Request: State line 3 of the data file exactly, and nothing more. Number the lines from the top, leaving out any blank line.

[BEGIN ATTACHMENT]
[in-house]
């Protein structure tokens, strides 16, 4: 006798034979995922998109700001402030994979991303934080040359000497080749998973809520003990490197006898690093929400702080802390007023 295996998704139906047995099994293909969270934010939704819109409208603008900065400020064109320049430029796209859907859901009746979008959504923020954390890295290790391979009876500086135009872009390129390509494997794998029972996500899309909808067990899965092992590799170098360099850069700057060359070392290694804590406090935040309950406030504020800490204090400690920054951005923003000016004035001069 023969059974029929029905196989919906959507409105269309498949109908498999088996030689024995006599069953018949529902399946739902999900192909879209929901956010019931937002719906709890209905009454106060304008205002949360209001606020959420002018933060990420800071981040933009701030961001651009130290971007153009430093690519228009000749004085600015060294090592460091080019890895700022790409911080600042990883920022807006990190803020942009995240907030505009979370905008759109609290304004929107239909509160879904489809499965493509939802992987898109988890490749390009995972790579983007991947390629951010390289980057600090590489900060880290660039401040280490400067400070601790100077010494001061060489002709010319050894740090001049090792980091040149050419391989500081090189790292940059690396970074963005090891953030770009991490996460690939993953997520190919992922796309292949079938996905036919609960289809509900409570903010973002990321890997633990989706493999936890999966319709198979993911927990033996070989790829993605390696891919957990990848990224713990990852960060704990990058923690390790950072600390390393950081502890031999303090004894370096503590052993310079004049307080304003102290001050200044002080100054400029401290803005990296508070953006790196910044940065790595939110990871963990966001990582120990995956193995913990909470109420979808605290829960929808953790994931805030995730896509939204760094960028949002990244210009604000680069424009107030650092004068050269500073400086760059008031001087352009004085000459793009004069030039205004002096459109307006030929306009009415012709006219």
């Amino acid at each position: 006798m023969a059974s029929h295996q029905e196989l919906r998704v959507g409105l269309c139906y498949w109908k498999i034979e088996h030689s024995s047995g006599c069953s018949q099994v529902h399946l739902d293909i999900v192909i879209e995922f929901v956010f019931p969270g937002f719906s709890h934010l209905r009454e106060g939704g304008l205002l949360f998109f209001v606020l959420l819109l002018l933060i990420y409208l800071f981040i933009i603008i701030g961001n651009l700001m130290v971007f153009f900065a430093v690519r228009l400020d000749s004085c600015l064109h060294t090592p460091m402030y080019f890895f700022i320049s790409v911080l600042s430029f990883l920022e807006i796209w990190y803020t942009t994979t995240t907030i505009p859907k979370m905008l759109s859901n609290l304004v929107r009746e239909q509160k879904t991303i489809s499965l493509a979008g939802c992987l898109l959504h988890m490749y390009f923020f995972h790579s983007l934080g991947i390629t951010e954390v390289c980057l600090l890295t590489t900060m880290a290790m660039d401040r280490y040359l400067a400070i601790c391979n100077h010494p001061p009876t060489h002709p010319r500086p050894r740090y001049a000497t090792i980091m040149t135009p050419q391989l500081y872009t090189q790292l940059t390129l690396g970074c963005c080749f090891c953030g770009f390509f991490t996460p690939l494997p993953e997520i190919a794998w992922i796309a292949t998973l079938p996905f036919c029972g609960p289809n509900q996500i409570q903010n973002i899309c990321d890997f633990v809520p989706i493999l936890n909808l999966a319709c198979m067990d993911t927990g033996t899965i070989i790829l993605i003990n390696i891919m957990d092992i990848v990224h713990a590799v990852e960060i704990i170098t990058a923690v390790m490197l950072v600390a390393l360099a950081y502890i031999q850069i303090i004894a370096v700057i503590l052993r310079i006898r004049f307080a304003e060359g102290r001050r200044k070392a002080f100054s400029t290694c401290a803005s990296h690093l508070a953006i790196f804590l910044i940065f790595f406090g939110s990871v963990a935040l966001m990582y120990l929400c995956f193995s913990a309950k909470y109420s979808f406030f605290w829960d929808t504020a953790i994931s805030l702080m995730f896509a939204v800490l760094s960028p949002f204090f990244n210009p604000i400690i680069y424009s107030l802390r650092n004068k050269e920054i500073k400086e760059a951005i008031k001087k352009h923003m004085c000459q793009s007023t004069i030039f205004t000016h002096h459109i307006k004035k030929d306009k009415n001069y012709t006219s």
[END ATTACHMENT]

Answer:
């Amino acid at each position: 006798m023969a059974s029929h295996q029905e196989l919906r998704v959507g409105l269309c139906y498949w109908k498999i034979e088996h030689s024995s047995g006599c069953s018949q099994v529902h399946l739902d293909i999900v192909i879209e995922f929901v956010f019931p969270g937002f719906s709890h934010l209905r009454e106060g939704g304008l205002l949360f998109f209001v606020l959420l819109l002018l933060i990420y409208l800071f981040i933009i603008i701030g961001n651009l700001m130290v971007f153009f900065a430093v690519r228009l400020d000749s004085c600015l064109h060294t090592p460091m402030y080019f890895f700022i320049s790409v911080l600042s430029f990883l920022e807006i796209w990190y803020t942009t994979t995240t907030i505009p859907k979370m905008l759109s859901n609290l304004v929107r009746e239909q509160k879904t991303i489809s499965l493509a979008g939802c992987l898109l959504h988890m490749y390009f923020f995972h790579s983007l934080g991947i390629t951010e954390v390289c980057l600090l890295t590489t900060m880290a290790m660039d401040r280490y040359l400067a400070i601790c391979n100077h010494p001061p009876t060489h002709p010319r500086p050894r740090y001049a000497t090792i980091m040149t135009p050419q391989l500081y872009t090189q790292l940059t390129l690396g970074c963005c080749f090891c953030g770009f390509f991490t996460p690939l494997p993953e997520i190919a794998w992922i796309a292949t998973l079938p996905f036919c029972g609960p289809n509900q996500i409570q903010n973002i899309c990321d890997f633990v809520p989706i493999l936890n909808l999966a319709c198979m067990d993911t927990g033996t899965i070989i790829l993605i003990n390696i891919m957990d092992i990848v990224h713990a590799v990852e960060i704990i170098t990058a923690v390790m490197l950072v600390a390393l360099a950081y502890i031999q850069i303090i004894a370096v700057i503590l052993r310079i006898r004049f307080a304003e060359g102290r001050r200044k070392a002080f100054s400029t290694c401290a803005s990296h690093l508070a953006i790196f804590l910044i940065f790595f406090g939110s990871v963990a935040l966001m990582y120990l929400c995956f193995s913990a309950k909470y109420s979808f406030f605290w829960d929808t504020a953790i994931s805030l702080m995730f896509a939204v800490l760094s960028p949002f204090f990244n210009p604000i400690i680069y424009s107030l802390r650092n004068k050269e920054i500073k400086e760059a951005i008031k001087k352009h923003m004085c000459q793009s007023t004069i030039f205004t000016h002096h459109i307006k004035k030929d306009k009415n001069y012709t006219s």